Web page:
CHARLOTTE, North Carolina (Reuters) - Hideki Matsuyama has broad shoulders but is not finding it easy to carry the weight of an entire nation as he seeks to become the first Japanese man to win a major.
Matsuyama started the third round of the PGA Championship tied for the lead with Kevin Kisner but never got into gear, a bogey at the first setting the table for a pedestrian one-over-par 72.
That was still good enough to remain in contention, a stroke behind Kisner, who dropped three shots in the final three holes.
“Probably the pressure had something to do with it, being in the last group in a major tournament,” said Matsuyama.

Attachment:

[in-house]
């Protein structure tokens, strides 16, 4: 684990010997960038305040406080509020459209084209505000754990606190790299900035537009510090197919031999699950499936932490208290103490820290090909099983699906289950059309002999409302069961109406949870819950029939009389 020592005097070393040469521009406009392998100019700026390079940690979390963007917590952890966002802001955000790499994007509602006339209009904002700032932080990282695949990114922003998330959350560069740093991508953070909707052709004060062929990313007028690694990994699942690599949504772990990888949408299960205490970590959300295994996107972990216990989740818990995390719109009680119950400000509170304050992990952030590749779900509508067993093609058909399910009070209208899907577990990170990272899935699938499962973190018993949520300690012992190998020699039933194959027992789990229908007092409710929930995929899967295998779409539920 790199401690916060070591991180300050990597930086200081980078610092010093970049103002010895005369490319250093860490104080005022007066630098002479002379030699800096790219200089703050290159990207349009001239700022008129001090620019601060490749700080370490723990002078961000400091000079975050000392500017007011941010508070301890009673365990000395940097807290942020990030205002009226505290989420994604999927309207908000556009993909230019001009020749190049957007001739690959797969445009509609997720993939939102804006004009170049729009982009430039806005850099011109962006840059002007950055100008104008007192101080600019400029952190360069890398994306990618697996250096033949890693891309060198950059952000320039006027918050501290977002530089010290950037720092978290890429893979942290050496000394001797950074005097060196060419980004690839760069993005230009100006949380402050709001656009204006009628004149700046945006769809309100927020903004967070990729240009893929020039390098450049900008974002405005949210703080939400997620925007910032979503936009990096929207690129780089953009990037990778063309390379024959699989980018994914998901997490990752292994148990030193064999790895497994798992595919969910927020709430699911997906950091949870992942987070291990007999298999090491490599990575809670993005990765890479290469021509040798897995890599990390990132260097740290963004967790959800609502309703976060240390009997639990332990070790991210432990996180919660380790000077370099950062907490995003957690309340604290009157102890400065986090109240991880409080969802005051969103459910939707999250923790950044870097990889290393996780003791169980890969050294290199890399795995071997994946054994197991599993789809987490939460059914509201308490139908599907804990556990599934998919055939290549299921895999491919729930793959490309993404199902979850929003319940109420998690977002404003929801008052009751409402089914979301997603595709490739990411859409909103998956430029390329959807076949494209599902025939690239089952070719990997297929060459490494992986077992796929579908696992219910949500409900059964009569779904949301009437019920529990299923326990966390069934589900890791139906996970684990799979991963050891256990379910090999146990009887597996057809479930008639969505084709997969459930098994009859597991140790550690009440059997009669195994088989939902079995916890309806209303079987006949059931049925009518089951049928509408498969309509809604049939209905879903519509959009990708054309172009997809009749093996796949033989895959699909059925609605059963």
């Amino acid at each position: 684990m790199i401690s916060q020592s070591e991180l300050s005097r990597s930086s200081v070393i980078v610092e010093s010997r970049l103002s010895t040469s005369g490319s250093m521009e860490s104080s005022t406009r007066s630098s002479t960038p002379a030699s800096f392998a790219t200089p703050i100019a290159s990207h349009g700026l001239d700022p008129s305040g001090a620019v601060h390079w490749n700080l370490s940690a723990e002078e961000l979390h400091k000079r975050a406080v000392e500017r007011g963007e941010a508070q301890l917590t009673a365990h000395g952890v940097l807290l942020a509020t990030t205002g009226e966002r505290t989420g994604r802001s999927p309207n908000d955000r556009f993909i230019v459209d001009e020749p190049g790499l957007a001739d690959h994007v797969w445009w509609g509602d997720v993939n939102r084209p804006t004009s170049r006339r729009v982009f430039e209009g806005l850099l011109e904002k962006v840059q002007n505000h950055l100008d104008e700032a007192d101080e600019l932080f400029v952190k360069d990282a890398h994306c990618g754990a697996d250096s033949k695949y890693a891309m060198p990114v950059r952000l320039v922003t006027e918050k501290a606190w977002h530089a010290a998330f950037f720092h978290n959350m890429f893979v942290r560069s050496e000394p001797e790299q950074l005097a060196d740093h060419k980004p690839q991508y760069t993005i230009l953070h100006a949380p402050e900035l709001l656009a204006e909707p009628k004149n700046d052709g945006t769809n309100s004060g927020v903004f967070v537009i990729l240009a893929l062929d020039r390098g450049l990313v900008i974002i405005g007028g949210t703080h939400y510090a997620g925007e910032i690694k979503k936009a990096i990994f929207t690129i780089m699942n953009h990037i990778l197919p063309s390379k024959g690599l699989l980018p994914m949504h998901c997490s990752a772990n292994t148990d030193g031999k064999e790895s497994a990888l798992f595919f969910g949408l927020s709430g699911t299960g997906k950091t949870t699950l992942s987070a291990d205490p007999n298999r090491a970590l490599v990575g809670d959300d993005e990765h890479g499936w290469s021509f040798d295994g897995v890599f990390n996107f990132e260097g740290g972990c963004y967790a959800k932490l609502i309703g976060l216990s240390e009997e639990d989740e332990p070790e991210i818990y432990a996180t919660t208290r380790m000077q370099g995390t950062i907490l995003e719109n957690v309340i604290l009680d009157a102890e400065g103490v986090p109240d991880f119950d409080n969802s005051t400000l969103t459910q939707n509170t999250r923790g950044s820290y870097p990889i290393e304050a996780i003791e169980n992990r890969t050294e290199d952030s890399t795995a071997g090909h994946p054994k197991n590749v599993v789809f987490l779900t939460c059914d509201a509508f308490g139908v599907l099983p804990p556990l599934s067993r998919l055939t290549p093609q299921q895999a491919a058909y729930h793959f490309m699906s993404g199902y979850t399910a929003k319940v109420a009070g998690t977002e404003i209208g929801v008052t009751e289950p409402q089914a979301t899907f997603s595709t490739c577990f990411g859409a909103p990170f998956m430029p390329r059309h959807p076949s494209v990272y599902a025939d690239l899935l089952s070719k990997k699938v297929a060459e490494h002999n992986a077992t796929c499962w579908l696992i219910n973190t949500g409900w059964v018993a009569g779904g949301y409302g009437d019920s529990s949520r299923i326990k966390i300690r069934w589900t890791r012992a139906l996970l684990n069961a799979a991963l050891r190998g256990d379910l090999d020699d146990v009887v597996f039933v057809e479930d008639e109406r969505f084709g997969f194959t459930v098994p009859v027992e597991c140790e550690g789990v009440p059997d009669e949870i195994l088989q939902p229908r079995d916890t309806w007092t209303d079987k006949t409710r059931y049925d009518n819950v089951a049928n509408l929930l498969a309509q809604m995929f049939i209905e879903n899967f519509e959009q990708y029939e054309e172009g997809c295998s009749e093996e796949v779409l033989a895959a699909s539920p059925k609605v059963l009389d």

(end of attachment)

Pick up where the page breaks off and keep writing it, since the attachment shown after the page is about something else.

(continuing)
”But I haven’t been spot-on all week, and the worries I had about my swing showed up today in the way I played.
“I‘m disappointed the way I played today, however I‘m happy to be one stroke back and still have a chance and looking forward to tomorrow.”
Matsuyama is coming off a closing 61 that clinched a runaway victory at last week’s WGC-Bridgestone Invitational. He said at the time he had shot the stunning score despite being uncomfortable with his swing, words he repeated pre-tournament here.
Despite his struggles, the 25-year-old played the difficult final three holes better than his rivals, parring them all to finish the day much closer than he expected an hour previously.
Editing by Peter Rutherford